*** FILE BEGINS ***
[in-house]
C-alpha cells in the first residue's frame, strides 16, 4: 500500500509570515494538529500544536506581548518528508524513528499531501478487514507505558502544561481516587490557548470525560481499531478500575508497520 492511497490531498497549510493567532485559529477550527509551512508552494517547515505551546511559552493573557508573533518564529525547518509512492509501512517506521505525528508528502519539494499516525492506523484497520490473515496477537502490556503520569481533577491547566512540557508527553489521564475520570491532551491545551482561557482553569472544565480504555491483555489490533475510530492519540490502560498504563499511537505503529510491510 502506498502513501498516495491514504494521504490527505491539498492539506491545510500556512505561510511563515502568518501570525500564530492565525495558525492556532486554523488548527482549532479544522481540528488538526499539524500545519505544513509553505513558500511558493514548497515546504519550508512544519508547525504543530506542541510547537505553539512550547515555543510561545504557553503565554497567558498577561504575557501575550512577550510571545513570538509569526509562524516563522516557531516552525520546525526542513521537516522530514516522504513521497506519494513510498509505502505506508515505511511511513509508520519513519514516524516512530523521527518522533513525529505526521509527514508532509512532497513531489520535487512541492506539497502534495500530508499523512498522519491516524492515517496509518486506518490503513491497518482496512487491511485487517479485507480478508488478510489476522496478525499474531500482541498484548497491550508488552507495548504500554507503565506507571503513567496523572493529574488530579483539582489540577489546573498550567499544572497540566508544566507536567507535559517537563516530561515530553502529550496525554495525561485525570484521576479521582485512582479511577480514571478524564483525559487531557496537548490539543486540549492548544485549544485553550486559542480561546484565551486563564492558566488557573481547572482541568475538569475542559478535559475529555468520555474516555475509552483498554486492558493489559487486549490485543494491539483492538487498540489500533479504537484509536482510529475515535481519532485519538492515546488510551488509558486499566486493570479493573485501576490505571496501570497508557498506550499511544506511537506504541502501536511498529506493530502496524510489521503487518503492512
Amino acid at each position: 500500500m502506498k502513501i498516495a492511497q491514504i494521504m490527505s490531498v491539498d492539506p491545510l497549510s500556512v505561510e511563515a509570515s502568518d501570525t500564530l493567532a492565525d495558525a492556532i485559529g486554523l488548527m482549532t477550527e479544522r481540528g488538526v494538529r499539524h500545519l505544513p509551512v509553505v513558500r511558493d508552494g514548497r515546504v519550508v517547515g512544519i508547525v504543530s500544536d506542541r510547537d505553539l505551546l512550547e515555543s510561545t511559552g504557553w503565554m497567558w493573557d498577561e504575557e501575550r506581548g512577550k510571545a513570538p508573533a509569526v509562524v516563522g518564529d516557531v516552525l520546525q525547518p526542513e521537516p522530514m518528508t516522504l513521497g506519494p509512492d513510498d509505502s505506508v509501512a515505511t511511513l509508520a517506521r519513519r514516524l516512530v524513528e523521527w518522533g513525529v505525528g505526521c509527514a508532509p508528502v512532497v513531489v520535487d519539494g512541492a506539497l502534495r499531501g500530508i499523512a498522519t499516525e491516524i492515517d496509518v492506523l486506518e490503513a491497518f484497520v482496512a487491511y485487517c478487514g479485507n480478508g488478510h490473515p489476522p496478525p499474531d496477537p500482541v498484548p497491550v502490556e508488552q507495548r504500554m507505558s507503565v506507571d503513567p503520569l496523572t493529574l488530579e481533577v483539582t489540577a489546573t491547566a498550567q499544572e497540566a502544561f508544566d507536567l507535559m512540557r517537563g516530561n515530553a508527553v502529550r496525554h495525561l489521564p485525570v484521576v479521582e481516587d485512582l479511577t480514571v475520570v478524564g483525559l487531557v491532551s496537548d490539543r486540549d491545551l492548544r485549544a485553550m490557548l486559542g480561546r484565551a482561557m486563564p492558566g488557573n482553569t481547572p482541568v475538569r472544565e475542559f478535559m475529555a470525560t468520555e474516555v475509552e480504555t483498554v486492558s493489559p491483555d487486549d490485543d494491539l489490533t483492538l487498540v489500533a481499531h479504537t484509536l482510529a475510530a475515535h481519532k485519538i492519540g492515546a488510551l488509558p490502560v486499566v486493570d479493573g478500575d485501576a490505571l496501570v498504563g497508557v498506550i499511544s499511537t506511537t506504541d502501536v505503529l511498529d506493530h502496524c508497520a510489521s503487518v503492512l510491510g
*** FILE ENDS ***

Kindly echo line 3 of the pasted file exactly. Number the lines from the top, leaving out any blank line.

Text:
Amino acid at each position: 500500500m502506498k502513501i498516495a492511497q491514504i494521504m490527505s490531498v491539498d492539506p491545510l497549510s500556512v505561510e511563515a509570515s502568518d501570525t500564530l493567532a492565525d495558525a492556532i485559529g486554523l488548527m482549532t477550527e479544522r481540528g488538526v494538529r499539524h500545519l505544513p509551512v509553505v513558500r511558493d508552494g514548497r515546504v519550508v517547515g512544519i508547525v504543530s500544536d506542541r510547537d505553539l505551546l512550547e515555543s510561545t511559552g504557553w503565554m497567558w493573557d498577561e504575557e501575550r506581548g512577550k510571545a513570538p508573533a509569526v509562524v516563522g518564529d516557531v516552525l520546525q525547518p526542513e521537516p522530514m518528508t516522504l513521497g506519494p509512492d513510498d509505502s505506508v509501512a515505511t511511513l509508520a517506521r519513519r514516524l516512530v524513528e523521527w518522533g513525529v505525528g505526521c509527514a508532509p508528502v512532497v513531489v520535487d519539494g512541492a506539497l502534495r499531501g500530508i499523512a498522519t499516525e491516524i492515517d496509518v492506523l486506518e490503513a491497518f484497520v482496512a487491511y485487517c478487514g479485507n480478508g488478510h490473515p489476522p496478525p499474531d496477537p500482541v498484548p497491550v502490556e508488552q507495548r504500554m507505558s507503565v506507571d503513567p503520569l496523572t493529574l488530579e481533577v483539582t489540577a489546573t491547566a498550567q499544572e497540566a502544561f508544566d507536567l507535559m512540557r517537563g516530561n515530553a508527553v502529550r496525554h495525561l489521564p485525570v484521576v479521582e481516587d485512582l479511577t480514571v475520570v478524564g483525559l487531557v491532551s496537548d490539543r486540549d491545551l492548544r485549544a485553550m490557548l486559542g480561546r484565551a482561557m486563564p492558566g488557573n482553569t481547572p482541568v475538569r472544565e475542559f478535559m475529555a470525560t468520555e474516555v475509552e480504555t483498554v486492558s493489559p491483555d487486549d490485543d494491539l489490533t483492538l487498540v489500533a481499531h479504537t484509536l482510529a475510530a475515535h481519532k485519538i492519540g492515546a488510551l488509558p490502560v486499566v486493570d479493573g478500575d485501576a490505571l496501570v498504563g497508557v498506550i499511544s499511537t506511537t506504541d502501536v505503529l511498529d506493530h502496524c508497520a510489521s503487518v503492512l510491510g